Evan Mawarire returned to Zimbabwe from exile on the 11th of February 2017. His return caused a lot of hullabaloo on social media networks with mixed reactions being expressed. Some were happy, whilst others were confused as to why he would come back after all he had been through. A majority of the comments however were expressing their bitterness over him having left in the first place, particularly at such crucial time when his movement, #thisflag was at its peak in terms of impact and support. They felt let down by him leaving.
Contrary to popular belief,l actually admired him for having the courage to come back after all the persecution that he and his family had gone through. I also felt it was unfair that all Zimbabweans had placed the burden on this one person of liberating them from the clutches of political and economic pit the country had fallen into.
In another incident in December 2016, a statement was made by the CEO of the Mail and Guardian, Trevor Ncube, on Twitter where he had written that “if Morgan Tsvangirai is your hero then you don’t belong to a transformative Zimbabwe.” His comments angered a lot of people particularly Morgan’s supporters who castigated him for criticizing their leader, with many stating that MDC is nothing without Morgan.
In another example, power within ZANUP centres around one person, and that is Robert Mugabe. The fate of the party beyond him remains uncertain as evidenced in the current succession battles plaguing the party.
What all these examples reveal is that Zimbabwe’s Achilles heel, or, in other words, its political weakness is that of the politics of personality. There is emphasis and importance placed more on personalities, particularly of leaders, than on the values that the movements or the political parties that they lead or represent. These personalities are treated almost like demi gods that can do no wrong. In a case where they do something that appears wrong in the eyes of their supporters, as in Evan’s case, they are demonised by people in such a terrible way.
In the case of Evan Mawarire, the people had become so fixated on him as the leader of the movement that they lost focus of the main purpose of the cause which was to bring our leaders to account for the current state that Zimbabwe was in. As a result of their anger a movement that had so much hope died a natural death.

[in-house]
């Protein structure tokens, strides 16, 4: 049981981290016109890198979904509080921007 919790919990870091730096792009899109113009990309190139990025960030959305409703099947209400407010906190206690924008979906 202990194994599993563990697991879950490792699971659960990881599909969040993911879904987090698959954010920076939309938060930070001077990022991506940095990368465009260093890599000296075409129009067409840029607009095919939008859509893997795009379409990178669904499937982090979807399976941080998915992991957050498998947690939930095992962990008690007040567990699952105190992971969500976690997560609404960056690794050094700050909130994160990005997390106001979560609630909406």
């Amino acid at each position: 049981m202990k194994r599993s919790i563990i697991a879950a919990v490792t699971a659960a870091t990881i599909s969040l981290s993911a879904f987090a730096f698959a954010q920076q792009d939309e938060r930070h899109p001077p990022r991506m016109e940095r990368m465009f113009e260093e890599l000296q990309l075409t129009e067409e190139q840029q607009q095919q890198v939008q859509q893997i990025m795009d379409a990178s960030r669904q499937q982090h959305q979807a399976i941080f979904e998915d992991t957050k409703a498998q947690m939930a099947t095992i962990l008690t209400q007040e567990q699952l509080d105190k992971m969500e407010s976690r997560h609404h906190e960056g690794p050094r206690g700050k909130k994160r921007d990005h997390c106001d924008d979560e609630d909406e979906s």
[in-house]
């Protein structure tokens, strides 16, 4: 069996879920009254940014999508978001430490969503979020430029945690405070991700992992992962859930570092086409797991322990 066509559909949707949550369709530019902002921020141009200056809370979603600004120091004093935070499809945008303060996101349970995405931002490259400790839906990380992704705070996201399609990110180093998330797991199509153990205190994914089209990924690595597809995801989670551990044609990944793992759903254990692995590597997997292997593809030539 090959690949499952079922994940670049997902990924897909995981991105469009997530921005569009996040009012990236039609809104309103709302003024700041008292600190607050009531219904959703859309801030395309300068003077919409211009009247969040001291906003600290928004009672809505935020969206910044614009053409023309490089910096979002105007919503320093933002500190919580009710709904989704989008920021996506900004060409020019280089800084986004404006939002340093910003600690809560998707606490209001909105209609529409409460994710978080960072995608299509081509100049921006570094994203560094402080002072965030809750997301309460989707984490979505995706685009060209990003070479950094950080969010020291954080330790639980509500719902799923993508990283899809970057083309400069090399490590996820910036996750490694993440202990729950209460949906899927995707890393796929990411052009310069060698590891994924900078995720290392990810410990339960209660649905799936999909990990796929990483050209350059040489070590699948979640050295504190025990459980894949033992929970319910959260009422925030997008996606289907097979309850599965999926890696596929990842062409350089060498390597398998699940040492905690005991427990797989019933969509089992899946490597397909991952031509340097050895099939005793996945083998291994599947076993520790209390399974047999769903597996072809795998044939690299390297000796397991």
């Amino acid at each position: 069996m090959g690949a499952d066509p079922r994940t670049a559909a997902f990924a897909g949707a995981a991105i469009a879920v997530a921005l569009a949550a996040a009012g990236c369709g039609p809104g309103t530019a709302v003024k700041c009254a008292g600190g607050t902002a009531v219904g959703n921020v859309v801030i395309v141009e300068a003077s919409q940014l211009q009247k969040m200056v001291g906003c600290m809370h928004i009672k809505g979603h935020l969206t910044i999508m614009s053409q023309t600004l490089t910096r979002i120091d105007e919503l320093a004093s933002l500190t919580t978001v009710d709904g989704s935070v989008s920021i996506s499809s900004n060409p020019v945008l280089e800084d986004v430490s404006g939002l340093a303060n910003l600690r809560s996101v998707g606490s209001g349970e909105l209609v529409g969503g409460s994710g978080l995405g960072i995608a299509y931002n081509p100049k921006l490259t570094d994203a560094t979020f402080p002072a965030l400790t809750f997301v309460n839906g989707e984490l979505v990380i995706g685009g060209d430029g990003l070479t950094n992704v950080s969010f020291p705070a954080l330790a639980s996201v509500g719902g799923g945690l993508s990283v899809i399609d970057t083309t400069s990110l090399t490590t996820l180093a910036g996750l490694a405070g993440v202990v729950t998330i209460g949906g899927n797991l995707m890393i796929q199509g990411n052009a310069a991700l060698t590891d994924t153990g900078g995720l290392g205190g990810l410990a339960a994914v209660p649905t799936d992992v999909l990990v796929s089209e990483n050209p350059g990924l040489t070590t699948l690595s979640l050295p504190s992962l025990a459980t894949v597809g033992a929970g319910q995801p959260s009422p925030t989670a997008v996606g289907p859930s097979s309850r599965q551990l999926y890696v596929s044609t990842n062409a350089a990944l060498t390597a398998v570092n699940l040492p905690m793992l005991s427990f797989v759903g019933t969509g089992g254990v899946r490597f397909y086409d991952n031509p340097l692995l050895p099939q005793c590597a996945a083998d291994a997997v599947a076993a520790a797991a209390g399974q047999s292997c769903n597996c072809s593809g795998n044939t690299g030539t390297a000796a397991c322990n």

In the case of Trevor Ncube’s comment, Morgan’s supporters were so quick to criticize Trevor for expressing his personal opinion (which he has a right to do), as they fiercely defended their leader, with some going as far as taking personal jabs at Trevor. As a nation we have become so focused onleaders that we lose sight of the bigger picture which are values. Values are timeless and values can never let you down as compared to human beings that inherently make mistakes. In Western countries, for example in the United States, there are two main dominant parties with the largest support base, the Democrats and the Republicans. Support for these parties is values-based regardless of who is leading it at any particular time.
The Democrat supporters subscribe to liberal values such as the right to make a choice to obtain an abortion, they support homosexual causes, they favour gun control, and so on. The Republican supporters on the other hand subscribe to traditional family values that the party stands for such as opposing abortion, opposing gun control and do not support homosexual causes. Resultantly their values have managed to stand the test of time. As Zimbabweans and Africans we must a rip a page out of the book of our Western counterparts and have a more values-based political system. That way the dream of the ideal Zimbabwe we hope to live in one day will not get lost in the sand.